Friday, March 5, 2010

Butterick 5297 in VW Wool Boucle

You know I'm a jacket whore.  Sorry if that's too blunt but I don't need more jackets- I want more jackets.  So, now that I've prepared you for what is to come, you've been warned...

I got a cut beautiful fabric at's VW sale (Vera Wang) for $1.95 yd.  Before it was on sale I coveted the fabric but at $1.95 a yd, can you go wrong.  So, I quickly ordered some up.  It arrived but was a few inches short- unfortunately, I needed every square inch.  So, my fellow KC Pinhead and newly found friend Annette came to the rescue.  She had some and wasn't planning on using it for anything: she gave it to me- THANKS again Annette.  So, I washed and dried the wool.  It felted some but improved the hand of the fabric.  It is quite stretchy so I needed to take this into consideration with this pattern.

The pattern: Butterick 5297, View A (short version in red)  photo courtesy

The fabric: VW 100% Wool Boucle

The lining: Ambiance dyed with Dylon Poly

Interfacing: Grid Weft pre-shrunk 

I reinforced all the seams and hems with strips of interfacing.  Due to the nature of the boucle, it was difficult to get good adhesion but eventually with a hot iron and lots of steam, it worked.  Also, I used my walking foot to keep the layers from distorting.  It worked beautifully (first time ever using it).
As you can see, the lining is far from uniform in appearance.  Hot spots intensified the dye and cooler areas took up less.  The color is more royal blue but still adequate for the lining.  I thought I had red fabric paint and was going to streak the fabric but alas, I didn't have it on hand so this wasn't done.
This pattern has tons of ease- yes, tons.  I cut a size 6, no FBA and still took out 5 inches below the arms across the side seams and back seam.  I could have taken more and still achieved the desired drape and flow for the pattern.  It is a simple, unlined jacket but since there is so much stretch and wool and I don't play well together, I opted to make a lining.
The lining was made based off the pattern pieces.  I allowed a back pleat of 1.5 inches.  The front was cut based on the front minus the facing piece and shortening 0.5 inch.  This allowed for the 1.25" hem and a slight drape at the hemline.  No extra facing was added to the collar and the lining was extended from there.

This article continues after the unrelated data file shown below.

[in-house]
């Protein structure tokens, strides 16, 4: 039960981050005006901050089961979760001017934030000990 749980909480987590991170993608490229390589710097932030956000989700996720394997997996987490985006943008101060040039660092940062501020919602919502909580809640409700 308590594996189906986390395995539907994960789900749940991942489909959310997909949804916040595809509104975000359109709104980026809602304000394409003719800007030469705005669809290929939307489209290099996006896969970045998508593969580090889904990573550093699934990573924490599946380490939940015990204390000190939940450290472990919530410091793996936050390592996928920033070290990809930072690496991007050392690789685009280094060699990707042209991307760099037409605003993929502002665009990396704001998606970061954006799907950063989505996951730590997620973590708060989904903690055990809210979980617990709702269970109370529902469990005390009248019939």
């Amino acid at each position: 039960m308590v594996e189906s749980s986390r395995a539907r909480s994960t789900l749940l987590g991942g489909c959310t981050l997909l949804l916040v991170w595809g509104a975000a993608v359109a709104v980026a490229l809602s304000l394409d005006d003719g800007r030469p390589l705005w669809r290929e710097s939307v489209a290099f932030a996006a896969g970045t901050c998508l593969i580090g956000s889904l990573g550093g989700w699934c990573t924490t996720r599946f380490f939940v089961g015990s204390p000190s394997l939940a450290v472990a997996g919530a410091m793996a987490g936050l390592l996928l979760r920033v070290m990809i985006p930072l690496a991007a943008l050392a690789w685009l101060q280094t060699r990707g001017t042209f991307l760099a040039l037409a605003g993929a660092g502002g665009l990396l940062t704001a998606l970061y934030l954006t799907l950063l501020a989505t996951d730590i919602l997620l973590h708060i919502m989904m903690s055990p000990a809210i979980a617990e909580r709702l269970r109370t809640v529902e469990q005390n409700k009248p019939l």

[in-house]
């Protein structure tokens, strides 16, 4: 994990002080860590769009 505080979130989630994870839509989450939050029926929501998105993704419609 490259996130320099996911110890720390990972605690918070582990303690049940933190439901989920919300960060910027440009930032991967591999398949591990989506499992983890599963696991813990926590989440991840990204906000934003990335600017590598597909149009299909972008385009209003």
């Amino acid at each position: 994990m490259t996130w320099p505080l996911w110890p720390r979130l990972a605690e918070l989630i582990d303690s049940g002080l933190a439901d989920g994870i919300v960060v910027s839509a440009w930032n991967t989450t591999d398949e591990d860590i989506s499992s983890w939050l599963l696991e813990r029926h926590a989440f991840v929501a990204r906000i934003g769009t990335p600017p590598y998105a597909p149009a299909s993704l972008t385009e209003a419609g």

Back to the collar, the fabric didn't iron crisply and wanted to open at the seams with an unfinished appearance.  I didn't like the idea of edge stitching or topstitching so instead, I hand-stitched at the turn to adhere the facing and collar in a more finished appearance.  I bagged the lining as well.  (See what happened below...)

Shoulder pads- I figure I have pretty strong shoulders without much drooping so I wasn't sure about adding shoulder pads.  These pads are for dolman sleeves.  You see how there is a cap that extends into the sleeve to better define the sleeve.  The shoulder pad is about 1" thick at the top of the cap.  The jacket is lined so a covered shoulder pad isn't necessary.  
Here's how it looks with one shoulder pad (sorry it's out of focus).  Can you guess which side? (ahem, linebacker is not what I'm looking for!)  So, it's time to pass these on to my mother who has a little more slope to her shoulders.  I'm sure she'll be happy to get them.  I like the way the jacket looks without the shoulder pads since it gives it a more sweater look.

Ok, here's a bagging gone wrong.  I don't know if you can see but the sleeve is wrapped around the back of the jacket.  I don't think the straight-jacket look is in either.  

So, back to my faithful seam ripper and the sewing machine.  Here's a much better look at the lining.  I love the look of contrasting tape at the junction of the lining and the coat.  This is bias tape folded and stitched in place before the lining is added.  I like to add a little chain at the top for hanging purposes.  You can see how it looks in the blog post regarding the zebra coat.

Well, this has turned into a UFO and is hanging in the closet.  Not much is left to do so this weekend I'll finish it up.  This was one of those projects I started when the weather was really bad and I didn't work for a week.  I think this wardrobe is going to called the depressed time wardrobe.  Little work and crappy weather- who would want to finish it?  Or maybe, I need to look at it a different way- finish it and it's over...  

1 comment:

  1. Gorgeous! I still have some of my cobalt boucle and have been seriously considering a coat from it. I think you may have convinced me!